Developer Commentary

Airships: Conquer the Skies
29 Jan 2020, 8:25 p.m.

I was writing notes for Airships' translators, and realised that I was getting quite chatty in some of them. So I decided to go through the world background lines you see in the loading screen and add some comments.

Counterfeit floathoney is made by mixing powdered Suspendium and rhododendron extract into normal honey.

Floathoney is based on "mad honey", which comes from Nepal and has hallucinogenic properties caused by toxins that come from the rhododendrons the bees harvest.

The most popular faith in the civilized world is the Trilunar one, which evolved from an earlier Mono-Lunar religion.

I wanted a generic-ish religion that isn't entirely an obvious stand-in for a real-world one.

Professor Septimus recently proclaimed a new religion of science, electricity, and Suspendium, to universal apprehension.

This is roughly a religious version of Italian futurism, and deeply shocking to a still very conservative world.

Scholars can't agree on whether magic is real, but they do agree that if it is real, it should not be practiced.

There's magic-ish effects in the game right now, like the stone guardians and the resurrected kraken, but this may also just be strange science.

In Cardinalius von Lothe's Great Book of Dragons, he identifies five kinds of dragon. Most respectable scholars are pretty sure he was high on floathoney.

This is actually correct. Red, white, black, green, grey.

According to Glassile's "Creatures of the Realm", giant aerial krakens may be tamed by prayer. No one has ever dared try this out.

This one on the other hand is, well, no.

Wurm lizards become temperamental and hard to control if they have too much Suspendium in their diet.

Because they're starting to metamorphose into something different.

Turtledoves are far more rare than they were a century ago, as they are a favoured repast of airsailors.

Sadly, giant tortoises were a very popular meal for real-life sailors and suffered these consequences.

Working in a Suspendium chamber is complex and hazardous. Double pay rates are usually applied.

Because you're working with a giant floating crystal that will explode if it develops a crack, and sheds asbestos-y dust.

A Mr Stockton is attempting to sell his "safe aerial descent device" made from cloth. Sailors distrust it. The navy thinks it too expensive.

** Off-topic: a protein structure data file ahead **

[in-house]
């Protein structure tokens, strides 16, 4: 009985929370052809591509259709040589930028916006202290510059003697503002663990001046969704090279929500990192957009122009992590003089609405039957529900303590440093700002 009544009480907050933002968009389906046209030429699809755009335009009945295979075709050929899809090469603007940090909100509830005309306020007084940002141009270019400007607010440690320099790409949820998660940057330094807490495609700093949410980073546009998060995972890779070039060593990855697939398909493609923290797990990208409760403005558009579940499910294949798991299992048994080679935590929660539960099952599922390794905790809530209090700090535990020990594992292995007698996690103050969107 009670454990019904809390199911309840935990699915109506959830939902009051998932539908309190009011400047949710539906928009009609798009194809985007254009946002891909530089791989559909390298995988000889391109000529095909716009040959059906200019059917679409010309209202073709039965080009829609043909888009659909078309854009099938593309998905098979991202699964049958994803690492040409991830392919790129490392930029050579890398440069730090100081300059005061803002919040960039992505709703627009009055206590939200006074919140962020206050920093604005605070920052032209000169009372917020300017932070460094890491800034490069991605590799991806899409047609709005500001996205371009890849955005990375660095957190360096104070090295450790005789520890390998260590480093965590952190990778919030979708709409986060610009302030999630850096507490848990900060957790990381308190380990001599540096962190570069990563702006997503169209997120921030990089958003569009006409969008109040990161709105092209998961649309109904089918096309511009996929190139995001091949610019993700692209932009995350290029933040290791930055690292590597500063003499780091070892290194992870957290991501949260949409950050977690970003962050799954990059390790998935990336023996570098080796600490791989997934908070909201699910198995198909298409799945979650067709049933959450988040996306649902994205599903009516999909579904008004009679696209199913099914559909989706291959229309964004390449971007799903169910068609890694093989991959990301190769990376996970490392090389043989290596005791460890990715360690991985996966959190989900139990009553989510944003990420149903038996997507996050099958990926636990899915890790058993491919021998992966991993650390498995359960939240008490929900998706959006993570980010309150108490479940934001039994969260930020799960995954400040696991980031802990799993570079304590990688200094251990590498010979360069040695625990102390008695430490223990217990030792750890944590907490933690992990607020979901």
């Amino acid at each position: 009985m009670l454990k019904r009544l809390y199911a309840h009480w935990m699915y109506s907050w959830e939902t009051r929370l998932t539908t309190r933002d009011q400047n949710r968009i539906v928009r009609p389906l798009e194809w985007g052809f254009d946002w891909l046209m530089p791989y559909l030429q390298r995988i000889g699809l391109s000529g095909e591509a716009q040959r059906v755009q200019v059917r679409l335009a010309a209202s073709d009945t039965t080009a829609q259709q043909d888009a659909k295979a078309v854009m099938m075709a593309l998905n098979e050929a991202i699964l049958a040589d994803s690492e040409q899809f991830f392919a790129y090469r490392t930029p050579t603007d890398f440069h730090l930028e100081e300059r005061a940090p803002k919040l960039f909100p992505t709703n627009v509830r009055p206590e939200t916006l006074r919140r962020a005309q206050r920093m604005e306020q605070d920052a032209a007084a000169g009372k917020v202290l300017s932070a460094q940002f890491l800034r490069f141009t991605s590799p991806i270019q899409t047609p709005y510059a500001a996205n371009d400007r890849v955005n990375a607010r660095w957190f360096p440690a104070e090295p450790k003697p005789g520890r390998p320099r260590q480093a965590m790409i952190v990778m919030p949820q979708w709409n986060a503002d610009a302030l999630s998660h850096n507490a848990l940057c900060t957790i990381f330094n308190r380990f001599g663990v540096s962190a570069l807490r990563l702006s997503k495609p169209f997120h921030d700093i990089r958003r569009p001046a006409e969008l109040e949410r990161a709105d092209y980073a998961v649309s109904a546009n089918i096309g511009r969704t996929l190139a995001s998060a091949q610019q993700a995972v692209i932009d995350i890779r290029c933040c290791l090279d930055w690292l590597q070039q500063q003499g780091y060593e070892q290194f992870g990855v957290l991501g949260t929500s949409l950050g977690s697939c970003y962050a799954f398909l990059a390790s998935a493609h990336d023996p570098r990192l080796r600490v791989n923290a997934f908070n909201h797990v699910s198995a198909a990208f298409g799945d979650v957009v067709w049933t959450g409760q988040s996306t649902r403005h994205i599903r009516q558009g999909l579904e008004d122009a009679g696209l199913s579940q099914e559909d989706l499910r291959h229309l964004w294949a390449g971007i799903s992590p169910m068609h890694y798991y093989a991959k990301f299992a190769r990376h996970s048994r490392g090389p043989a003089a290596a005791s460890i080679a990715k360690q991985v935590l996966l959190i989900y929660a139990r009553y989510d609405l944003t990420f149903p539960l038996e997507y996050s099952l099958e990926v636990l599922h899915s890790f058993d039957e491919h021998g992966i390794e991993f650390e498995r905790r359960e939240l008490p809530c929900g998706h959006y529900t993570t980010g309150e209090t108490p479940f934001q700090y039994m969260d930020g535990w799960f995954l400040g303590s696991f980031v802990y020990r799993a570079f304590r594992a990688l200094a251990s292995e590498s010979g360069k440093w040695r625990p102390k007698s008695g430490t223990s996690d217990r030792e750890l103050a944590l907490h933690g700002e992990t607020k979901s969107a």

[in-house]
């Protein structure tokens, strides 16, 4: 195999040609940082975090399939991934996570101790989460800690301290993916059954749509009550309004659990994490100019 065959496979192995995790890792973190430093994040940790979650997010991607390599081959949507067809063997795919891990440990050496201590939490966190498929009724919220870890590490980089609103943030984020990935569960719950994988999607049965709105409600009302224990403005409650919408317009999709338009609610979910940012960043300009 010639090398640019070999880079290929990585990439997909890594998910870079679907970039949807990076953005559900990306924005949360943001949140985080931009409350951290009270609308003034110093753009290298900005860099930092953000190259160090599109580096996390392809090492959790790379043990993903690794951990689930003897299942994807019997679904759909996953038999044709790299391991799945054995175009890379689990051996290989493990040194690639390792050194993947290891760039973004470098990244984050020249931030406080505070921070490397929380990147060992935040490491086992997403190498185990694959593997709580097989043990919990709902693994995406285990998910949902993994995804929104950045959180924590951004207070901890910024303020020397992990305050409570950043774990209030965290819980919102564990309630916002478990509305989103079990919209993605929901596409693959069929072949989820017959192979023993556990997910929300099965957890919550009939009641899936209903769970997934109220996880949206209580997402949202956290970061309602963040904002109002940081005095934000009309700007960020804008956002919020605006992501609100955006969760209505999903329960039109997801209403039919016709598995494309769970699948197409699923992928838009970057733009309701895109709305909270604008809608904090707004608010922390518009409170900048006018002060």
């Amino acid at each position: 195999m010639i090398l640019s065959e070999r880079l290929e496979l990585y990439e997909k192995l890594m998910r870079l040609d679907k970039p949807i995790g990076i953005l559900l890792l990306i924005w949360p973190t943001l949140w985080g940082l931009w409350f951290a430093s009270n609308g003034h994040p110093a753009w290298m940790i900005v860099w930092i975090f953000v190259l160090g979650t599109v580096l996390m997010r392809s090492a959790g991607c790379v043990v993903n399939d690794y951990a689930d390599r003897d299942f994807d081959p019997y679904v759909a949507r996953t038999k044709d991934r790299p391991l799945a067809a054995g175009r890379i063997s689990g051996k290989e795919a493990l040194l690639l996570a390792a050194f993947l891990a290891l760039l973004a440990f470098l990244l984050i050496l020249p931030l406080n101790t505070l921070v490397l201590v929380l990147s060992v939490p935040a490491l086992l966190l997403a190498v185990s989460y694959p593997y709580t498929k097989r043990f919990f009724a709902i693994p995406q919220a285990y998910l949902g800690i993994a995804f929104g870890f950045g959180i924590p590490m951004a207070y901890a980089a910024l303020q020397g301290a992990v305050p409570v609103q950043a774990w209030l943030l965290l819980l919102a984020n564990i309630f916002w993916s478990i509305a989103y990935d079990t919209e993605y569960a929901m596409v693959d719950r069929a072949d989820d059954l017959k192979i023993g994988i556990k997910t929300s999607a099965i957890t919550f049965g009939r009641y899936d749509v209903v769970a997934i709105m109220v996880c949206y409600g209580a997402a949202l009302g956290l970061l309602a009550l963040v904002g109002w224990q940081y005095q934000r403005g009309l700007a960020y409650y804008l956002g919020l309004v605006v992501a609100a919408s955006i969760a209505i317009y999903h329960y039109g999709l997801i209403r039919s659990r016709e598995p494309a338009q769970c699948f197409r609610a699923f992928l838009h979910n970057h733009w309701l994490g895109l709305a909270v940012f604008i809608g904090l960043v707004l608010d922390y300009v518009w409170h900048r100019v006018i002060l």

AKA a parachute.

If the biscuit floats, it's safe to eat. If the biscuit sings, it is not.

Floating biscuits are pretty normal in the world of Airships. Singing ones, not so much.

Sometimes, a giant beehive dies and crashes to the ground. A massive opportunity and a great danger for the locals.

On the one hand, floathoney is very valuable. On the other hand, there's probably a bunch of surviving man-sized bees...

Poor crofters sometimes trap clockwork wasps until they wind down, then sell the gears. Sometimes, its friends come to the rescue.

Clockwork wasps are purely mechanical creatures that need to rewind themselves at the mainspring of their giant metal hive. So if you prevent them from doing that, they eventually become inert and harmless.

A century ago, wurm-drawn field artillery ruled the battlefield. Now, it has vanished.

The equivalent of early horse artillery in the real world. But if you have airships, artillery is rather outclassed.

Any number of cults and political movements have sprung up to fill the modern world's vacuum of meaning.

The modern world always has a vacuum of meaning, a dissolution of social mores, etc. etc.

Heavier-than-air flying machines are widely distrusted, but they are clearly effective.

Planes are still useful if you have flying rocks, because they're a lot faster.

Duelling is forbidden at the naval academy, but this is rarely enforced as long as no one dies.

Implication: As long as no one important dies.

Real floatmead is clear and faintly luminescent. The fake stuff contains commercially ground Suspendium dust.

Obviously it'd be fine if it were artisanally hand-ground Suspendium dust...

To obtain the best frost wurm hide, the beast must be caught in the spring and fed throughout summer, until its skin is supple and shining.

Sadly based on what they do to arctic foxes to get pelts.

What are birds? We just don't know.

This one's from the brilliant comedy show Look Around You. And, well, in a world where the expectation is that things float rather than fly aerodynamically, birds are perhaps a bit weird.

A recent study shows that the main cause of the old empire's collapse was a lack of tea.

Well, the British empire did basically go to war over tea, or rather over the opium they wanted to sell to even out their trade deficit.

Do not ask what's inside the three moongazy pies. Just eat them, quickly, and wash them down with plenty of beer.

Moongazy pies are, one assumes, an even more horrifying version of stargazy pies. (Warning: weird things done to fish.)

The game of Floatball enjoyed a brief spell of popularity a few years ago until it became clear that the scoring was completely unfair.

Throwing shade at Quidditch here.

There are valleys in the Goatskull Mountains where Suspendium fails to float. The locals see the rest of the world as cursed.

In other words, things are normal there. In-universe, it's because the mountains are made out of a non-Suspendium-bearing rock, and Suspendium only floats in the first place because it repels the Suspendium in the ground.

Recent archaeological excavations in the Tooth River delta have found ancient bits of carved Suspendium that were probably used for ritual purposes.

Archeologists tend to say objects were used for ritual purposes when they have no idea what they are.

What, exactly, are the moons? Were there always this many?

You'd... hope so? But it's by no means required that the world of Airships is even on a spherical planet. So, who knows.

The dose makes the poison.

Cribbed directly from Paracelsus.